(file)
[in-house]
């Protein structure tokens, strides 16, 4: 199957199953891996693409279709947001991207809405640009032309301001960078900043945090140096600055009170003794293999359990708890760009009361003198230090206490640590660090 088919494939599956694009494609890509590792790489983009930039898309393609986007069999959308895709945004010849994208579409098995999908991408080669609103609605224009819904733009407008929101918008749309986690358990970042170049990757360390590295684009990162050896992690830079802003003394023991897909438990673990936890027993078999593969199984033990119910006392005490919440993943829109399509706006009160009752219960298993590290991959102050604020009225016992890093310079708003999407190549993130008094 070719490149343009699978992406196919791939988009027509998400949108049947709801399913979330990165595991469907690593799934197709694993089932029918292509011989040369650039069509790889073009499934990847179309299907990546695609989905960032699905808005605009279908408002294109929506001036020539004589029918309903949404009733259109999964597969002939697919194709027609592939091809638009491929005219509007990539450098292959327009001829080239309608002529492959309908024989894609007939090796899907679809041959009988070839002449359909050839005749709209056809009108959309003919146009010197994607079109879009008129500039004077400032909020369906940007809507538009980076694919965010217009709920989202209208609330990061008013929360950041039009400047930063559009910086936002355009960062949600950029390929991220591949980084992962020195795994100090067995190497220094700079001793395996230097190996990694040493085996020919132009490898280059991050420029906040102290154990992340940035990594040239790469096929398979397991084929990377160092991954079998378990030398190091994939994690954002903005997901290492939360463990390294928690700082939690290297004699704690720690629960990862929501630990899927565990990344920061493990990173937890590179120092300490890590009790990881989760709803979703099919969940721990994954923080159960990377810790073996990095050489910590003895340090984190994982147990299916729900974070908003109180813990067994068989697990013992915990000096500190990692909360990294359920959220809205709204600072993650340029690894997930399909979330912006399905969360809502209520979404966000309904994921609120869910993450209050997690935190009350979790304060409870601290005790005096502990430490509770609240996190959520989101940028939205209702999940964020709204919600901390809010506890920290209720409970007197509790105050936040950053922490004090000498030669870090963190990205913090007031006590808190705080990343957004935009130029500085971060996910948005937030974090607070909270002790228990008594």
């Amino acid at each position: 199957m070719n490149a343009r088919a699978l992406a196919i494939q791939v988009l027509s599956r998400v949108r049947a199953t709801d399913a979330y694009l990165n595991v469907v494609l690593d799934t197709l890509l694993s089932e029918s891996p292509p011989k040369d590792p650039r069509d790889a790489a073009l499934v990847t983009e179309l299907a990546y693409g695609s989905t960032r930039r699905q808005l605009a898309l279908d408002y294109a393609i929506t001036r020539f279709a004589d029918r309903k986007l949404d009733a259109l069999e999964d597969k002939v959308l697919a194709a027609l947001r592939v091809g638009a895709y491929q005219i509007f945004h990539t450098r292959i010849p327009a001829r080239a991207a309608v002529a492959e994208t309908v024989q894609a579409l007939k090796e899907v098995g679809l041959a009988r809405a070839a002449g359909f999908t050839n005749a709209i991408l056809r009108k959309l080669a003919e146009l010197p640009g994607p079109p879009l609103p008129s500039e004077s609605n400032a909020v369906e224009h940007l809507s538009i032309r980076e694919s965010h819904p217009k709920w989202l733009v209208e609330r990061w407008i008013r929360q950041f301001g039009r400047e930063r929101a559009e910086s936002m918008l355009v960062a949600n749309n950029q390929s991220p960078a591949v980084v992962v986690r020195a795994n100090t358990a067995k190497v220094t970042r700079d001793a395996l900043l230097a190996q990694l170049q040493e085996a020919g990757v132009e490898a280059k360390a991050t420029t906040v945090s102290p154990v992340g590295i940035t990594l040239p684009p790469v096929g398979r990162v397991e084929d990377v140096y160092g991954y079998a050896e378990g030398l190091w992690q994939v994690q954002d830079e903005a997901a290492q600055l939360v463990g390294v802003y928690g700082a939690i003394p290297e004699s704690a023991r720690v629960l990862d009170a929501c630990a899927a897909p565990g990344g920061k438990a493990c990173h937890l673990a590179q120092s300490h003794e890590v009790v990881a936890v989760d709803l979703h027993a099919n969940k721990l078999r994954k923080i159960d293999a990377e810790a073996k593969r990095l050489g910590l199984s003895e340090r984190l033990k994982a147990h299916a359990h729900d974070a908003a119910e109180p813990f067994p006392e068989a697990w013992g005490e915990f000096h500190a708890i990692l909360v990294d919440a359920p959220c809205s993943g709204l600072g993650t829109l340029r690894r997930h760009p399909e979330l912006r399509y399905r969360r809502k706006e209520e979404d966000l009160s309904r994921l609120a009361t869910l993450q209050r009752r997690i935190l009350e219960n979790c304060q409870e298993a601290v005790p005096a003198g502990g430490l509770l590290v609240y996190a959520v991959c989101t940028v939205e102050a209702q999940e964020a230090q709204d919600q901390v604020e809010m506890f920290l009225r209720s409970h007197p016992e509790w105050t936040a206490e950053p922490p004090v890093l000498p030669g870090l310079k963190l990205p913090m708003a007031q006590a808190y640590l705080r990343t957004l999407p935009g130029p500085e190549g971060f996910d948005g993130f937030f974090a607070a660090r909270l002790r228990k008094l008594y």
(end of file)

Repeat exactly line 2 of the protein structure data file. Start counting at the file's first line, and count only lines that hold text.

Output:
């Protein structure tokens, strides 16, 4: 199957199953891996693409279709947001991207809405640009032309301001960078900043945090140096600055009170003794293999359990708890760009009361003198230090206490640590660090 088919494939599956694009494609890509590792790489983009930039898309393609986007069999959308895709945004010849994208579409098995999908991408080669609103609605224009819904733009407008929101918008749309986690358990970042170049990757360390590295684009990162050896992690830079802003003394023991897909438990673990936890027993078999593969199984033990119910006392005490919440993943829109399509706006009160009752219960298993590290991959102050604020009225016992890093310079708003999407190549993130008094 070719490149343009699978992406196919791939988009027509998400949108049947709801399913979330990165595991469907690593799934197709694993089932029918292509011989040369650039069509790889073009499934990847179309299907990546695609989905960032699905808005605009279908408002294109929506001036020539004589029918309903949404009733259109999964597969002939697919194709027609592939091809638009491929005219509007990539450098292959327009001829080239309608002529492959309908024989894609007939090796899907679809041959009988070839002449359909050839005749709209056809009108959309003919146009010197994607079109879009008129500039004077400032909020369906940007809507538009980076694919965010217009709920989202209208609330990061008013929360950041039009400047930063559009910086936002355009960062949600950029390929991220591949980084992962020195795994100090067995190497220094700079001793395996230097190996990694040493085996020919132009490898280059991050420029906040102290154990992340940035990594040239790469096929398979397991084929990377160092991954079998378990030398190091994939994690954002903005997901290492939360463990390294928690700082939690290297004699704690720690629960990862929501630990899927565990990344920061493990990173937890590179120092300490890590009790990881989760709803979703099919969940721990994954923080159960990377810790073996990095050489910590003895340090984190994982147990299916729900974070908003109180813990067994068989697990013992915990000096500190990692909360990294359920959220809205709204600072993650340029690894997930399909979330912006399905969360809502209520979404966000309904994921609120869910993450209050997690935190009350979790304060409870601290005790005096502990430490509770609240996190959520989101940028939205209702999940964020709204919600901390809010506890920290209720409970007197509790105050936040950053922490004090000498030669870090963190990205913090007031006590808190705080990343957004935009130029500085971060996910948005937030974090607070909270002790228990008594």